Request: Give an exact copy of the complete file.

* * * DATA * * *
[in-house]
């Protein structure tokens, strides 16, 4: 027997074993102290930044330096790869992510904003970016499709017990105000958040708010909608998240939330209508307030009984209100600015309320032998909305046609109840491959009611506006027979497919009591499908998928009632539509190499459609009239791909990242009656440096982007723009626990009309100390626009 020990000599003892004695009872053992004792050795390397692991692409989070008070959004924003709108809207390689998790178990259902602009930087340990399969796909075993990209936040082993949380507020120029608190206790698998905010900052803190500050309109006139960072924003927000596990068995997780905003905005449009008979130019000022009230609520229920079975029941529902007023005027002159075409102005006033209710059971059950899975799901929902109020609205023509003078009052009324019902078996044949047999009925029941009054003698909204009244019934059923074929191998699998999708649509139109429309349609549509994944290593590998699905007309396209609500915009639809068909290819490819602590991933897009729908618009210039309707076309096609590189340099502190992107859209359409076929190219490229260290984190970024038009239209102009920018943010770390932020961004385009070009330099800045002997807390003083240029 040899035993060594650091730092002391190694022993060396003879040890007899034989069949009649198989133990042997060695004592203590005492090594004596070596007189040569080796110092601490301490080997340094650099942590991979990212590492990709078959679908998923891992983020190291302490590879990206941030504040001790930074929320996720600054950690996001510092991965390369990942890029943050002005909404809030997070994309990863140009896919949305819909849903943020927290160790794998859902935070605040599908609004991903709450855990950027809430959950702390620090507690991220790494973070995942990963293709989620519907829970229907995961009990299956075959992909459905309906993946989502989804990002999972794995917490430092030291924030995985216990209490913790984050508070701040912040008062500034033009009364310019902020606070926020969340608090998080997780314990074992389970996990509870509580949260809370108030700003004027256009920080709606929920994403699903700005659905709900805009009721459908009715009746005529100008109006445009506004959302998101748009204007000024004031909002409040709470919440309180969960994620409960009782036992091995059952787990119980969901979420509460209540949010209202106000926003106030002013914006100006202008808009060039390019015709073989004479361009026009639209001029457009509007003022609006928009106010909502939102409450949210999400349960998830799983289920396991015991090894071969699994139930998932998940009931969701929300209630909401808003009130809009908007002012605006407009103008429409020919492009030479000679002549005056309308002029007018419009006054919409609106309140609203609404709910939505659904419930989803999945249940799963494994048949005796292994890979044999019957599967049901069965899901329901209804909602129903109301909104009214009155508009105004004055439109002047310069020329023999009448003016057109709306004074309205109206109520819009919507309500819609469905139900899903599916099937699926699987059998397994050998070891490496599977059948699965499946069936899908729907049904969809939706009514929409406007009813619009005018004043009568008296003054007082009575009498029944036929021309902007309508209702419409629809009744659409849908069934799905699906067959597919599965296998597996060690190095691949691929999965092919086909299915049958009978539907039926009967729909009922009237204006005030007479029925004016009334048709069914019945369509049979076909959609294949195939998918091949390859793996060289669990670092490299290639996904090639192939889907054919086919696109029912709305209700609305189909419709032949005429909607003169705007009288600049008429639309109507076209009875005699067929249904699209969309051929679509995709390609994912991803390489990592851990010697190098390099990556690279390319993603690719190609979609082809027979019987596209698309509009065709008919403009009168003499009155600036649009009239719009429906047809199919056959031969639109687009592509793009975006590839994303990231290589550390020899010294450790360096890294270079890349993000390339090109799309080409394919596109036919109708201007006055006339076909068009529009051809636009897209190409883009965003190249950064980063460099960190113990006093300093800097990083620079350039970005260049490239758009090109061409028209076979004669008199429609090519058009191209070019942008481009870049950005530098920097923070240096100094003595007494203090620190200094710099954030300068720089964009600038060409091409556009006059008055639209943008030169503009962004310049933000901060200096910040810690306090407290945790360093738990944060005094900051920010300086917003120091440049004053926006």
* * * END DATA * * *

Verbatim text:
[in-house]
């Protein structure tokens, strides 16, 4: 027997074993102290930044330096790869992510904003970016499709017990105000958040708010909608998240939330209508307030009984209100600015309320032998909305046609109840491959009611506006027979497919009591499908998928009632539509190499459609009239791909990242009656440096982007723009626990009309100390626009 020990000599003892004695009872053992004792050795390397692991692409989070008070959004924003709108809207390689998790178990259902602009930087340990399969796909075993990209936040082993949380507020120029608190206790698998905010900052803190500050309109006139960072924003927000596990068995997780905003905005449009008979130019000022009230609520229920079975029941529902007023005027002159075409102005006033209710059971059950899975799901929902109020609205023509003078009052009324019902078996044949047999009925029941009054003698909204009244019934059923074929191998699998999708649509139109429309349609549509994944290593590998699905007309396209609500915009639809068909290819490819602590991933897009729908618009210039309707076309096609590189340099502190992107859209359409076929190219490229260290984190970024038009239209102009920018943010770390932020961004385009070009330099800045002997807390003083240029 040899035993060594650091730092002391190694022993060396003879040890007899034989069949009649198989133990042997060695004592203590005492090594004596070596007189040569080796110092601490301490080997340094650099942590991979990212590492990709078959679908998923891992983020190291302490590879990206941030504040001790930074929320996720600054950690996001510092991965390369990942890029943050002005909404809030997070994309990863140009896919949305819909849903943020927290160790794998859902935070605040599908609004991903709450855990950027809430959950702390620090507690991220790494973070995942990963293709989620519907829970229907995961009990299956075959992909459905309906993946989502989804990002999972794995917490430092030291924030995985216990209490913790984050508070701040912040008062500034033009009364310019902020606070926020969340608090998080997780314990074992389970996990509870509580949260809370108030700003004027256009920080709606929920994403699903700005659905709900805009009721459908009715009746005529100008109006445009506004959302998101748009204007000024004031909002409040709470919440309180969960994620409960009782036992091995059952787990119980969901979420509460209540949010209202106000926003106030002013914006100006202008808009060039390019015709073989004479361009026009639209001029457009509007003022609006928009106010909502939102409450949210999400349960998830799983289920396991015991090894071969699994139930998932998940009931969701929300209630909401808003009130809009908007002012605006407009103008429409020919492009030479000679002549005056309308002029007018419009006054919409609106309140609203609404709910939505659904419930989803999945249940799963494994048949005796292994890979044999019957599967049901069965899901329901209804909602129903109301909104009214009155508009105004004055439109002047310069020329023999009448003016057109709306004074309205109206109520819009919507309500819609469905139900899903599916099937699926699987059998397994050998070891490496599977059948699965499946069936899908729907049904969809939706009514929409406007009813619009005018004043009568008296003054007082009575009498029944036929021309902007309508209702419409629809009744659409849908069934799905699906067959597919599965296998597996060690190095691949691929999965092919086909299915049958009978539907039926009967729909009922009237204006005030007479029925004016009334048709069914019945369509049979076909959609294949195939998918091949390859793996060289669990670092490299290639996904090639192939889907054919086919696109029912709305209700609305189909419709032949005429909607003169705007009288600049008429639309109507076209009875005699067929249904699209969309051929679509995709390609994912991803390489990592851990010697190098390099990556690279390319993603690719190609979609082809027979019987596209698309509009065709008919403009009168003499009155600036649009009239719009429906047809199919056959031969639109687009592509793009975006590839994303990231290589550390020899010294450790360096890294270079890349993000390339090109799309080409394919596109036919109708201007006055006339076909068009529009051809636009897209190409883009965003190249950064980063460099960190113990006093300093800097990083620079350039970005260049490239758009090109061409028209076979004669008199429609090519058009191209070019942008481009870049950005530098920097923070240096100094003595007494203090620190200094710099954030300068720089964009600038060409091409556009006059008055639209943008030169503009962004310049933000901060200096910040810690306090407290945790360093738990944060005094900051920010300086917003120091440049004053926006």